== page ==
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Report from ‘The Power of Local’ at How Power Corrupts

June 13, 2011

Originally posted on 13th July 2011 on the Roundhouse Journal website as a report on our public symposium and book launch, ‘How Power Corrupts’

This roundtable event began with  HPC co-host Chris Meade  describing the Unlibrary, which was inspired by his realisation that when we go to libraries we are often equipped with the largest possible collection of information already – the internet on our laptops. Why do these places still matter? Similarly, when a Crouch End bookshop closed recently the community was scandalised – despite the fact that the community itself could not support the bookshop with sales.

Mr Meade suggested that these contradictory impulses indicated that we need to return to the fundamental ideas behind institutions such as libraries and community bookshops. Libraries are spaces, in his view, for collaboration – which is why the shelves of the unlibrary are filled with profiles of its members. Bookshops, meanwhile, are important spaces for the community of readers that emerges around books, not as objects but as carriers of ideas.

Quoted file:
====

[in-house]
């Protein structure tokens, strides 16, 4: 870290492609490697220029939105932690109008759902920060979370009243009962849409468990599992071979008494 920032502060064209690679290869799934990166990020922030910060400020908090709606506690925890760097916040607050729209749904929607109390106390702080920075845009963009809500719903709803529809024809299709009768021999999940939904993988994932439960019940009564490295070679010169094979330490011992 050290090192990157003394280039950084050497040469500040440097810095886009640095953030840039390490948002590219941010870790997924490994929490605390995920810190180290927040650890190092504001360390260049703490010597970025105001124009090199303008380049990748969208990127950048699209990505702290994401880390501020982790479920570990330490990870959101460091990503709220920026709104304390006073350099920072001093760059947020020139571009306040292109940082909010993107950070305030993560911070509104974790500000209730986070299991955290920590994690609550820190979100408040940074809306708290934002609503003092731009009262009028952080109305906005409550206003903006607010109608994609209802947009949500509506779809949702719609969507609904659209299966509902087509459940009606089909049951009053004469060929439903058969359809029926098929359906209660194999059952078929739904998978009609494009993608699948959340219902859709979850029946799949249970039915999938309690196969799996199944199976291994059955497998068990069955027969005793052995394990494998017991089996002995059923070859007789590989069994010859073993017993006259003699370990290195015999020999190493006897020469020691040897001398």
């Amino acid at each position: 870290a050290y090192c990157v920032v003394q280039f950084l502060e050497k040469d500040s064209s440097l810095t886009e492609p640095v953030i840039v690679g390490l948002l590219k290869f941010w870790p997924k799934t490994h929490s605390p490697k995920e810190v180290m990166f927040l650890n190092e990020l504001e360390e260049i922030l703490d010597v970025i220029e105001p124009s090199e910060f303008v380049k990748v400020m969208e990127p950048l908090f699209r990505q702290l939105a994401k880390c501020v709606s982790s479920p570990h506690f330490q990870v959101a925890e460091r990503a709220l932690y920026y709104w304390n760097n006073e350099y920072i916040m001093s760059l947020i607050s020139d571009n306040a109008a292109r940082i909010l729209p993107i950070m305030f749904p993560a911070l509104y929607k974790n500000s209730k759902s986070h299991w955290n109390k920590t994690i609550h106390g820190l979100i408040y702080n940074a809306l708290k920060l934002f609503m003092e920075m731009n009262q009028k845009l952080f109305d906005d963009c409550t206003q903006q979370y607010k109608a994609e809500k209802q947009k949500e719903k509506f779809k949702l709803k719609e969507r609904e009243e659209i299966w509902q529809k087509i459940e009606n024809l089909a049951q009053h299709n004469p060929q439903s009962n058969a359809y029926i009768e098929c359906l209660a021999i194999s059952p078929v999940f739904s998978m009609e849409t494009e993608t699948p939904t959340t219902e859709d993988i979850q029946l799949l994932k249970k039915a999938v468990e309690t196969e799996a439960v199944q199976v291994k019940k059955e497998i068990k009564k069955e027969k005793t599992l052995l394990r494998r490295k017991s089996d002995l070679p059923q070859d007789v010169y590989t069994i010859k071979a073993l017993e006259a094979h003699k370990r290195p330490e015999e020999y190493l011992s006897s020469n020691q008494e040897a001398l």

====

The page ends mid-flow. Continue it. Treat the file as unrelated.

From the audience, Councillor Mike Harris took up this theme when he recounted the difficulties Lewisham Council faced turning over five libraries to the ‘big society’. He argued that people still expect the state to provide such services. Forestalling the conclusion that the inevitable result of such moves is privatisation, panellist Anke Holst argued further that either fighting for government funding or selling out are not the only options.

Instead, a broad if cautious consensus emerged that the decline of such institutions as the public library might allow for new kinds of spaces and collectivities to emerge. Roundhouse member Dora Meade cautioned that uncritically defending older forms might actually re-legitimise them and their dysfunctions. To be sure, the kind of creativity that might find ways of engaging with the corporate sphere constructively, it was argued, might also help us take on stewardship of our collective knowledge when we can no longer afford librarians – or no longer need them.

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